Part Three - Reality
THE KING’S PERTURBATION
But shall he leave his people, in my age
Let me fall heirless, from my throne?
Shall he be nameless on the final page
Of our long dynasty, though he was born
To receive the whole earth’s homage?
And as the lotus, if its long roots break,
Forgets the flowering habits of its stem,
Shall all the world, hopeful in him, awake
To find him gone; the hands which ministered to him,
Since he is gone, find only sorrowful music to make?
On! I have seen these mendicants, who greet
Each day as hollow as the next day’s birth;
And when the whole land should be flowering at his feet
Shall he join their thin band, take from the earth
The joys it should claim as its right?
For he can wander from the green season to the season
Of sand, and not find the flickering light.
For he must learn, that that light is found not in the golden
Robe, nor the robe of saffron, nor any robe of man. In the dark
Shuttling of night, are all robes woven.
THE KING’S DECISION
So I, for I am a good king,
Long I have ruled over our people,
(And long shall my son rule over our people)
Must fashion his prison;
And his prison must be one of joy...
The dew, if it trouble him
Shall be brushed away;
The rose shall be dyed blue
If it please him;
No song shall be played too loudly;
And if a dancer sway
Too far in dancing;
Or let a flower be drooping;
They shall not stay,
Lest he look sadly.
For seeing our thin mask of joy
He must never guess,
That over his happiness,
From day to golden day
It lies so weakly.
He must never see,
Those who in pain or sorrow
People our common way,
Lest he in sadness go
To share their agony.
For let the jasmine lie
Too long beneath the sun
Or in an unkempt garden
And in one short day
It spends its beauty.
THE TIMES OF JOY
I have three palaces...
My summer palace is delightfully cool;
I go in winter to a region
Where even the moon is warm;
And when autumn comes,
My retinue swarms with the bees
In gardens of a moderate wind
And temperate sun.
Five hundred men are called
Each time the ladders leave the ground;
For miles, the sound
Of their lowering can be heard;
The sound of the gates closing,
Requiring the labor of at least five hundred men,
Can be heard for the same distance.
Innumerable jewels, garlands of pearls,
With covered terraces, extensive halls,
Gardens and balconies; festooned with silver bells
On silken cords, and fabrics from the east;
Exquisite birds: the kunala, the parakeet
Mynahs and koels, cause their sweet singing
To resound; and lapis lazuli in every room,
Begirt with draperies,
and redolent with the fumes of sandalwood,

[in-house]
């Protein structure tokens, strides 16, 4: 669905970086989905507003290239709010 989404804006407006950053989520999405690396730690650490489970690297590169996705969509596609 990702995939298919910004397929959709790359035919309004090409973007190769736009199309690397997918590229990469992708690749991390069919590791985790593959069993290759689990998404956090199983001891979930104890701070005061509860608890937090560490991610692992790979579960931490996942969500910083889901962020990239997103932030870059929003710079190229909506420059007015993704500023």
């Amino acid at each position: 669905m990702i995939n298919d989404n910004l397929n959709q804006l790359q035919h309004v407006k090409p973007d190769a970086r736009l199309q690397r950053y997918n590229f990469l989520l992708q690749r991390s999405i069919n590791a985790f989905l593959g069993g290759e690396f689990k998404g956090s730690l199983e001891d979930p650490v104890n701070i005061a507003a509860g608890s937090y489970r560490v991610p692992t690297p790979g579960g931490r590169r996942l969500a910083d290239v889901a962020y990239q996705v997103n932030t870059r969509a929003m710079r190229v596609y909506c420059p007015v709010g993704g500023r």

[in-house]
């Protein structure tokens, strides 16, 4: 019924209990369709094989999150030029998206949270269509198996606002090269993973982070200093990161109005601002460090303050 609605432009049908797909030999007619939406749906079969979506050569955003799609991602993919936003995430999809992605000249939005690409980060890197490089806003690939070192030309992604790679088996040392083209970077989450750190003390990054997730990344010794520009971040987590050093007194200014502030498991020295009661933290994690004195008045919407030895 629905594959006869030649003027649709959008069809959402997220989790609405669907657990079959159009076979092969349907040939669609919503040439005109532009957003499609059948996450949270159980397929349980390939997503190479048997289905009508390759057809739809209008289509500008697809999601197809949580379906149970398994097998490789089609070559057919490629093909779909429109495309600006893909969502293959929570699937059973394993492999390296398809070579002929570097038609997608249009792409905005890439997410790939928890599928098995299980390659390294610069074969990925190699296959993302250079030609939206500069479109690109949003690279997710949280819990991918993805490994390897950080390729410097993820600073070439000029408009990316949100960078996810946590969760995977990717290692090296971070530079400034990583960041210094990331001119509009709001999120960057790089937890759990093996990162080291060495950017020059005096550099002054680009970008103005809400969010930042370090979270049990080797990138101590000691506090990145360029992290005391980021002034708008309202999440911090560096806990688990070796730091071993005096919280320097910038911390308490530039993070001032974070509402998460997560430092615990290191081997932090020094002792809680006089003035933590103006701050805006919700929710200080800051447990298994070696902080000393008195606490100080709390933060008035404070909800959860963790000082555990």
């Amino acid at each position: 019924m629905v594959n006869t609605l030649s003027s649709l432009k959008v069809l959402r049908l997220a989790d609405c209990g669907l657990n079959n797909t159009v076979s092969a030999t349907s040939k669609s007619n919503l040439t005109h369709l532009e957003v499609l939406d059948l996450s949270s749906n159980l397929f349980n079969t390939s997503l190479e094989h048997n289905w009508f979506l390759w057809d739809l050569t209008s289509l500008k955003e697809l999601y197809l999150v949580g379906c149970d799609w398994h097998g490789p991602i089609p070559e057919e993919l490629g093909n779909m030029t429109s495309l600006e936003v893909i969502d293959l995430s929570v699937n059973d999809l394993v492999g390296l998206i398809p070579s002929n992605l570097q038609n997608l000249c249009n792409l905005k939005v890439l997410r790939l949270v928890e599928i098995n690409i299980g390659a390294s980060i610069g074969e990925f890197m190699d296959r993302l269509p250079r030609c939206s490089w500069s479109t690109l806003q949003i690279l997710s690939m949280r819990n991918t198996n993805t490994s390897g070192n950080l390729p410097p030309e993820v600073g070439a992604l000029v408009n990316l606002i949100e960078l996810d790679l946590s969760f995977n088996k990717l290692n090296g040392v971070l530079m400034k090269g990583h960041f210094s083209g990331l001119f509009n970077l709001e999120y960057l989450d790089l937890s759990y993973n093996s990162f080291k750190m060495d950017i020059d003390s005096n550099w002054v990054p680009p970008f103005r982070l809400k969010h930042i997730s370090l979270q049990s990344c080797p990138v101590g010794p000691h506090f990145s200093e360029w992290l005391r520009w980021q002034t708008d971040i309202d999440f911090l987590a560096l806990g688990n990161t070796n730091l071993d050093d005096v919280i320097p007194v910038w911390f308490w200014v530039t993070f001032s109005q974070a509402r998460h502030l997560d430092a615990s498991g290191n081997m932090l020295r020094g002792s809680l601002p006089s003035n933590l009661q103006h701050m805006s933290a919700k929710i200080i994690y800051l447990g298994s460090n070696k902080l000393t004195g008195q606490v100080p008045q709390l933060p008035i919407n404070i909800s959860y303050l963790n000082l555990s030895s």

And always the excellent music of flute and horn...
THE MAIDENS WHO ATTEND THE PRINCE
The girls have rich warm thighs,
And their arms are clinging.
Their lips are like new leaves,
Their voices, the wind, between them singing.
And as they fall and rise,
Their heavy bosoms and voluptuous hips
Assuage the torments they devise;
Their breasts are like full honey jars,
A thin gauze only, lies
Upon their golden zones.
And as the dance,
The musky odors of their bodies rise
Within the heavy air. And in their hair
The petals of the lotuses are stars,
Above the silken couches of desire...
THE PRISON OF JOY
The world surrounds me with fragrance;
there is incense all around me.
On every side there is beauty;
there is no pleasure denied me.
My body is salved with oils;
breathless hands caress me.
I sleep late, into the morning;
the fans weave above me continually.
Wines and fruits are set before me;
my garden blooms with sal-flowers,
In my rooms, if I desire melody,
they ply the strings with supple fingers.
And in the coolness of evening,
when my body is rich and sensuous,
I send for golden maidens,
to dance for me.
My youth shall be remembered in maidens dancing for me;
In silken couches; and they draw my garments from me,
and twine their thighs and their arms about me.
My youth shall be remembered in the sound of passion;
in my flesh singing, in slopes and valleys, and in the grasses;
in seasons of continual richness;
and in the hands of evening,
Languishing forever upon me.
THE CHARIOTEER REPORTS THE PRINCE’S RESTLESSNESS
Oh King, he told me:
The women are talking continually now of the pleasure groves!
They say, the golden season is like no other,
The birds are in droves over the asalas,
There are three fragrances on the water.
And I grow restless:
For times of a new flavor, for winds of a new region.
Until now, like a god in Paradise, I have not looked toward the ground
I have remained continually in my chambers.
But the chariot wheels are on fire!
The huge door shudders under the sound!
Channa, he said, the elephant in the stable,
Longs for the Himalyas!
THE COMMAND OF THE KING
All you commanded we did.
The windows facing east we opened.
Increasing his desires,
The women offered pleasure only.
And the crab, bent to your will
Circled the moon’s orbit.
THE PRINCE FINDS NO DELIGHT 12118
But he remains dissatisfied;
Taking delight in nothing new,
Seeking for flowers he does not know,
in fields he can not wander through.
The women, seeing him troubled so,
Have been a problem too.